Paternity: When the Husband Isn’t the Father
In today’s society, where more and more couples are having children outside a traditional marital relationship, men are increasingly being called on to take legal and financial responsibility for their children, even if they are not married to the mother at the time of the child’s birth. They accept parenting responsibilities by signing the child’s birth certificate, voluntarily paying child support, and/or co-parenting with the child’s mother. In the past, however, this was not always the case and having a child out of wedlock was far less common.
The Paternity Presumption
The California family law system wants to encourage a stable nuclear family. With this in mind, there is a long-standing (and sometimes inaccurate) presumption called the paternity presumption. Under the paternity presumption, if a woman is married and living with her husband when she gives birth to her child, and her husband is not impotent or sterile, the husband is presumed to be the father of her child.
While this presumption may make sense in many situations, it isn’t always practical. Some marital relationships can be more complicated than others and are not always monogamous. What happens in the event the father of the child and the husband are not the same man? In the event that a child is born to a mother and the paternity presumption is applied, the biological father of the child would be left with no legal rights or obligations to the child.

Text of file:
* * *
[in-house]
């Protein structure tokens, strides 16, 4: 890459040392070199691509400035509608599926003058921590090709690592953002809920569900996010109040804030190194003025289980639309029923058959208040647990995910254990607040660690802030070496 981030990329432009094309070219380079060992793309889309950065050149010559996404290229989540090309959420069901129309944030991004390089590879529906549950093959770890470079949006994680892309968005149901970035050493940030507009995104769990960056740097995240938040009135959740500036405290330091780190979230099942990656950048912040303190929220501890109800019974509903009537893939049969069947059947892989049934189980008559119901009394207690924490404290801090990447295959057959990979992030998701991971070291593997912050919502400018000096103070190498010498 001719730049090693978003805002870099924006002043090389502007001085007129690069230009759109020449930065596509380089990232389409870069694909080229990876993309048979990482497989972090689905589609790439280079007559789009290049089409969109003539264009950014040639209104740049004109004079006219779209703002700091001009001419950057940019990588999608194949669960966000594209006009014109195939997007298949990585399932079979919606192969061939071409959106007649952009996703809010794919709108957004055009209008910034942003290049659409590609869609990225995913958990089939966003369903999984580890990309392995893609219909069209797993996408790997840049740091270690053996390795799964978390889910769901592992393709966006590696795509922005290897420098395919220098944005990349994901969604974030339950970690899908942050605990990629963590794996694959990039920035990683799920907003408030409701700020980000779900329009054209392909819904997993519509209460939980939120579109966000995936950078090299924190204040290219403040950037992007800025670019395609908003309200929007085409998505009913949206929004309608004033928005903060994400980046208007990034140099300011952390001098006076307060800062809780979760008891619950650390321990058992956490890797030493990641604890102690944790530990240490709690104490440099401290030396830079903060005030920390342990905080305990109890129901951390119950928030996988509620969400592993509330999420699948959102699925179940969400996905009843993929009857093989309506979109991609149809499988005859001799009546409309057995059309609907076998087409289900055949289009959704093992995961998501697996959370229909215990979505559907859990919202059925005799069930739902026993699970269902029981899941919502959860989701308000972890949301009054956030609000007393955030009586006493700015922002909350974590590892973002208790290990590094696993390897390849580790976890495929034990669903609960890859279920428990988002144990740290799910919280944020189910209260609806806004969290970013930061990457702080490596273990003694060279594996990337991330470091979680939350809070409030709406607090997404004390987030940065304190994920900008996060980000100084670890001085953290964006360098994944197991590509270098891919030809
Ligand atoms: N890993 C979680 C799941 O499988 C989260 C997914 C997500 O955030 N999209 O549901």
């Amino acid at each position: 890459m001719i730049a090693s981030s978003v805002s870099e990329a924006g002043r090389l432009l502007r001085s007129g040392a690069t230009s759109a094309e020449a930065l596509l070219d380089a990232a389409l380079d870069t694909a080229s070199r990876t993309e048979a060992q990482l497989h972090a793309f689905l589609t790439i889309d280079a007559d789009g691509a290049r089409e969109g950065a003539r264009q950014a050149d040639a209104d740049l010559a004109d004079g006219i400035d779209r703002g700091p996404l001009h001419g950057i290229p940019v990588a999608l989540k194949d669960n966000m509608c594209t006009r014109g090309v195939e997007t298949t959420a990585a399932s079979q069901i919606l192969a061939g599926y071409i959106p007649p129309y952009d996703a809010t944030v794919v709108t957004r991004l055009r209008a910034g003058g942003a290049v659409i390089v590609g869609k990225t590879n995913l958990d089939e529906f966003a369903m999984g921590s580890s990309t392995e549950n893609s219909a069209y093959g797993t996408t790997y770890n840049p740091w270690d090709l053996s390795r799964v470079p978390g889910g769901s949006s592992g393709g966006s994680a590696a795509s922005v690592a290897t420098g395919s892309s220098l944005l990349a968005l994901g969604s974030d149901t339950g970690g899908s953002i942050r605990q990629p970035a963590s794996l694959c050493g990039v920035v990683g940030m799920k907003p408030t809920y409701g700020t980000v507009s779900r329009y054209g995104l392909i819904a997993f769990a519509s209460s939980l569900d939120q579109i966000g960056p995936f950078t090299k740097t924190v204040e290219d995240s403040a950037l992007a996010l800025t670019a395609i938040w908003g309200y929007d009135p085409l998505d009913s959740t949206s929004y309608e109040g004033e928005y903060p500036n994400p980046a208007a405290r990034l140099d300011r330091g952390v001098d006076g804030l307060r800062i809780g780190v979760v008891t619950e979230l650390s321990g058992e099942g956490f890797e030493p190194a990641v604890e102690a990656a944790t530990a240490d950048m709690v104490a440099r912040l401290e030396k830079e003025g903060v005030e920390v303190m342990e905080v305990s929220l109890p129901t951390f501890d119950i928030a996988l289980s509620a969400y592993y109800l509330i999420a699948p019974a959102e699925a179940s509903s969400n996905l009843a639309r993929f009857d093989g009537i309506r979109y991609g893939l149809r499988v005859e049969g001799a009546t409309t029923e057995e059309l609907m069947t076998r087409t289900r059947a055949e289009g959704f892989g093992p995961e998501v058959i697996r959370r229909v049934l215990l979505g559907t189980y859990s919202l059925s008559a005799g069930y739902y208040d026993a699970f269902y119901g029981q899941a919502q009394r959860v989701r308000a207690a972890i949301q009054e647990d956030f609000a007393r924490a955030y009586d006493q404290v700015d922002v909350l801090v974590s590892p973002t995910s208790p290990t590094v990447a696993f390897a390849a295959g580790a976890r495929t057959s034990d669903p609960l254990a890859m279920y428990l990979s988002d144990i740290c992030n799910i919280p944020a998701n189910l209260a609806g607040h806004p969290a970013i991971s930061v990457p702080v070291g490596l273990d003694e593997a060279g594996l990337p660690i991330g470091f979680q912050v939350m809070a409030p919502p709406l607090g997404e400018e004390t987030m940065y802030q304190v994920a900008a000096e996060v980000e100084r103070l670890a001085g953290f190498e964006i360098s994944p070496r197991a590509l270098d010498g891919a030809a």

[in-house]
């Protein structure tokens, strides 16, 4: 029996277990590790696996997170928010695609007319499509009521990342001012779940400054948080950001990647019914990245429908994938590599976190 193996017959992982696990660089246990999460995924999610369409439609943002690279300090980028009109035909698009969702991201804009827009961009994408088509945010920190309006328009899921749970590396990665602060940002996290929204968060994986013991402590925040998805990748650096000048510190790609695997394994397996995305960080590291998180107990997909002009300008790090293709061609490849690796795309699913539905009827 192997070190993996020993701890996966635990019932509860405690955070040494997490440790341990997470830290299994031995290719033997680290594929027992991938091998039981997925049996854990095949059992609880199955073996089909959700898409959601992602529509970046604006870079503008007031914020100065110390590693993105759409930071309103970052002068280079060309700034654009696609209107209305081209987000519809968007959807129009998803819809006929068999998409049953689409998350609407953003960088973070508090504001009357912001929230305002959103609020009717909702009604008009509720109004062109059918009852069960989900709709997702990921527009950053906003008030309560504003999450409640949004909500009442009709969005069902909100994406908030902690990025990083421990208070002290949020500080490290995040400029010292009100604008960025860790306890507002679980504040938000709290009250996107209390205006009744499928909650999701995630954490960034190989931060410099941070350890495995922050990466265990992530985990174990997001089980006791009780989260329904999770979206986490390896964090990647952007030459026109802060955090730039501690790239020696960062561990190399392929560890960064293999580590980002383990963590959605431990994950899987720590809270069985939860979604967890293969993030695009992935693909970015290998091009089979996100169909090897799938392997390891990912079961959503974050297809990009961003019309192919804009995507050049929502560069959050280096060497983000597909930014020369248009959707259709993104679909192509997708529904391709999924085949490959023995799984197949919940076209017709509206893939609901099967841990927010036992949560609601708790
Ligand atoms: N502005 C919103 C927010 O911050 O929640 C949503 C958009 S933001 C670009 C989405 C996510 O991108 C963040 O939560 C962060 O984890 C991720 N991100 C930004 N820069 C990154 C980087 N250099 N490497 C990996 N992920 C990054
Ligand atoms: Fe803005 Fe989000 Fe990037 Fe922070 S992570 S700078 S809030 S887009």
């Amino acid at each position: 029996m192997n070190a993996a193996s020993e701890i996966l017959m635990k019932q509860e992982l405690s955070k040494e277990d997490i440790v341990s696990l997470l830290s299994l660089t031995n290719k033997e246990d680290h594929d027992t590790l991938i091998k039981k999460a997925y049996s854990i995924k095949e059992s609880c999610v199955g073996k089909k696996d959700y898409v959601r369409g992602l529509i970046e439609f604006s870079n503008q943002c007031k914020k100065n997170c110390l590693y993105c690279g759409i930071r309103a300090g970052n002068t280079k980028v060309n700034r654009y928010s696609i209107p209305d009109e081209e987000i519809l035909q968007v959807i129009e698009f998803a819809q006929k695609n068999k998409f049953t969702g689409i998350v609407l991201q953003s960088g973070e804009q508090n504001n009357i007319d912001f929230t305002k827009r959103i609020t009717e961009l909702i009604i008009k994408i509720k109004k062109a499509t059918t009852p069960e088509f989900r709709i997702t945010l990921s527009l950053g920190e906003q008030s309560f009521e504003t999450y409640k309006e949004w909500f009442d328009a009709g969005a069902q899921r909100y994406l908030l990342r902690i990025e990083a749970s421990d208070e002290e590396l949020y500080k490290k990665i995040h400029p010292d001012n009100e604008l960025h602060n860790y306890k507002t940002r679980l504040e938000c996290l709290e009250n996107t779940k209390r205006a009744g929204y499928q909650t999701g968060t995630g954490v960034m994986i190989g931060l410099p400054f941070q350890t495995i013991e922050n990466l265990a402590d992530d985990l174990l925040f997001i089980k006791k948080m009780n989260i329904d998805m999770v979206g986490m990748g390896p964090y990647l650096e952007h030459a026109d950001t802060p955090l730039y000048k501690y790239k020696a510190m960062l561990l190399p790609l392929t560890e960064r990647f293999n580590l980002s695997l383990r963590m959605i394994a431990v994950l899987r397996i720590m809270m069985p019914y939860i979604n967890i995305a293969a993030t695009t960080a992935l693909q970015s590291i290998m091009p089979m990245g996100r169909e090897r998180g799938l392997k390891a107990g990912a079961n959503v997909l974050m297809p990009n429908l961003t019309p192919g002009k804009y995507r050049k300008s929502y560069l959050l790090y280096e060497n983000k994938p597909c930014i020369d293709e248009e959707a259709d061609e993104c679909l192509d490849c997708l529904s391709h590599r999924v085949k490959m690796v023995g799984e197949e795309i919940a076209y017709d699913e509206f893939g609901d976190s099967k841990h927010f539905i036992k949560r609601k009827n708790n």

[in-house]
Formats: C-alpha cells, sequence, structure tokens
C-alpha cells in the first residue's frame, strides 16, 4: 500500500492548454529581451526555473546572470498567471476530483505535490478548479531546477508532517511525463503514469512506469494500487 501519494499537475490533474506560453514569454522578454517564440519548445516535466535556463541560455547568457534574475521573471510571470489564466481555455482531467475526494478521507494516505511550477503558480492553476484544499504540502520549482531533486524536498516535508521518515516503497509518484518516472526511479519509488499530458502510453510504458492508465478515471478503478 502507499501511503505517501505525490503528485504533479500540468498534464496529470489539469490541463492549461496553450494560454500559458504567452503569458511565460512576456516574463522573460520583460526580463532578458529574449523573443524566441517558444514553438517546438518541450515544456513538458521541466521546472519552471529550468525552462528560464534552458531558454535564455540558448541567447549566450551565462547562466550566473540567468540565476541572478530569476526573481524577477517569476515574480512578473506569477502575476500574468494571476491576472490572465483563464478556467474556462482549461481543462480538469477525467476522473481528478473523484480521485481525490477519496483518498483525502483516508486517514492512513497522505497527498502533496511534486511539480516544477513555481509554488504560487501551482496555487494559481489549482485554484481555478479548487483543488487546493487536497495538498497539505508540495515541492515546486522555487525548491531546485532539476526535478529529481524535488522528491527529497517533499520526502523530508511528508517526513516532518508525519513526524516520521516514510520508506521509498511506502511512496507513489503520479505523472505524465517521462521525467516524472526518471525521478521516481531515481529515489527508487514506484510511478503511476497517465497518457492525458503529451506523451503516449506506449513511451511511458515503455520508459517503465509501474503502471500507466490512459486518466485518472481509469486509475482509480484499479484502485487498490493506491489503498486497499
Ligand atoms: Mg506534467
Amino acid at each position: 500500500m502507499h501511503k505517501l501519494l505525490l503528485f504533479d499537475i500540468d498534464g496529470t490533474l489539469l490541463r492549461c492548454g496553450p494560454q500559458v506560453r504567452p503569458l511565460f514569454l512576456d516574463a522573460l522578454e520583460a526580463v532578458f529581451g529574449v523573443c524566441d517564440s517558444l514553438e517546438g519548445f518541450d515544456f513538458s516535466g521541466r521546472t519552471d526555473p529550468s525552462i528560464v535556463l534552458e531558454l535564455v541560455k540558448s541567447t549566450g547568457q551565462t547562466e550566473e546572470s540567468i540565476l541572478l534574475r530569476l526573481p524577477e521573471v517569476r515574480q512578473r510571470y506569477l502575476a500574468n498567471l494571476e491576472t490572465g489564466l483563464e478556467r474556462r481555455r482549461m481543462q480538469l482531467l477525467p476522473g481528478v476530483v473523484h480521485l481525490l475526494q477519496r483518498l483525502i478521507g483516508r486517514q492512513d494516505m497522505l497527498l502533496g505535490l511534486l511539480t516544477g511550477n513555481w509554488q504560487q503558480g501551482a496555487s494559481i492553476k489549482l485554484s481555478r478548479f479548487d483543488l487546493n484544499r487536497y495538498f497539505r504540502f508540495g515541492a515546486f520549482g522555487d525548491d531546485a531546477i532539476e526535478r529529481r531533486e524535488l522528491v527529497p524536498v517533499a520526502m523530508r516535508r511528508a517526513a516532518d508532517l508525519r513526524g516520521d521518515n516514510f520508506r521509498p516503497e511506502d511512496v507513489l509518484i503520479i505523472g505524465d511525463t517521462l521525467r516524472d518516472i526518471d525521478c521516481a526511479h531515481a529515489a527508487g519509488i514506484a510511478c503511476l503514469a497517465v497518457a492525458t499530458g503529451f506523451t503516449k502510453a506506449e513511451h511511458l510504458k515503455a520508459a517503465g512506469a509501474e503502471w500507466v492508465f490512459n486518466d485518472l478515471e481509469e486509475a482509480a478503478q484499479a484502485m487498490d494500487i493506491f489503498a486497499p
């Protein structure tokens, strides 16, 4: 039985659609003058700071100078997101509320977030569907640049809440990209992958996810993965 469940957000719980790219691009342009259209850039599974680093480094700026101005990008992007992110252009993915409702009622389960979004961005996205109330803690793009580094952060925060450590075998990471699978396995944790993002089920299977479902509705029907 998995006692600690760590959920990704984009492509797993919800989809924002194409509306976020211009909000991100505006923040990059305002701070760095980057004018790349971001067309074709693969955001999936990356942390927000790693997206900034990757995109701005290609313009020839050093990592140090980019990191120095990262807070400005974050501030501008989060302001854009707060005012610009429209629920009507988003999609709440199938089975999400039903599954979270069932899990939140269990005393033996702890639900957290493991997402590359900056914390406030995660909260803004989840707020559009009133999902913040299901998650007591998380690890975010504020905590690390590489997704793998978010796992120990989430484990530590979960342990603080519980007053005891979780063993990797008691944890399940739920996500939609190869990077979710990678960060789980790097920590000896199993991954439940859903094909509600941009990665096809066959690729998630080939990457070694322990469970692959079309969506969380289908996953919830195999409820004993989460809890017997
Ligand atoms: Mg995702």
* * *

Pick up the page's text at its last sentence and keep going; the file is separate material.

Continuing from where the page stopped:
Michael H. vs Gerald D.
This issue was brought to the United States Supreme Court in a case entitled Michael H. v. Gerald D. In that case, Gerald was married to international model Carol. Shortly after their marriage began, Carol had an affair with Michael. The affair resulted in a child named Victoria. Because Gerald was neither impotent nor sterile, he was presumed to be Victoria’s father.
Michael took his challenge all the way to the Supreme Court and the court found that under California law, Michael had no rights to visit the child or participate in her upbringing despite being her biological father. Fortunately, since Michael H. v. Gerald D., California has altered their paternity presumption law. Now, a biological father or an advocate acting on behalf of the child, can challenge the marital presumption, as long as it is done within the first two years of the child’s life.
A Father’s Rights
If you are a father in this situation what should you do? It always is a good idea to talk to a skilled family lawyer in Los Angeles. By speaking to your attorney while the mother is pregnant, you will streamline the paternity process. Of course, you will likely want to plan to have a blood test done in order to establish rightful paternity of the child. Next, if you are the biological father of the child, it is important for you to be present for the birth and sign the birth certificate once the child is born. Finally, a biological father (or mother) should file a paternity action with the court before the child is two, to legally establish who the true biological father of the child is. This way, you will not lose the rights to be part of your biological child’s life.
For more information about paternity rights, particularly in a situation where you are not married to the mother of your child, contact the expert family law attorneys at the Los Angeles law firm of Walzer Melcher LLP today.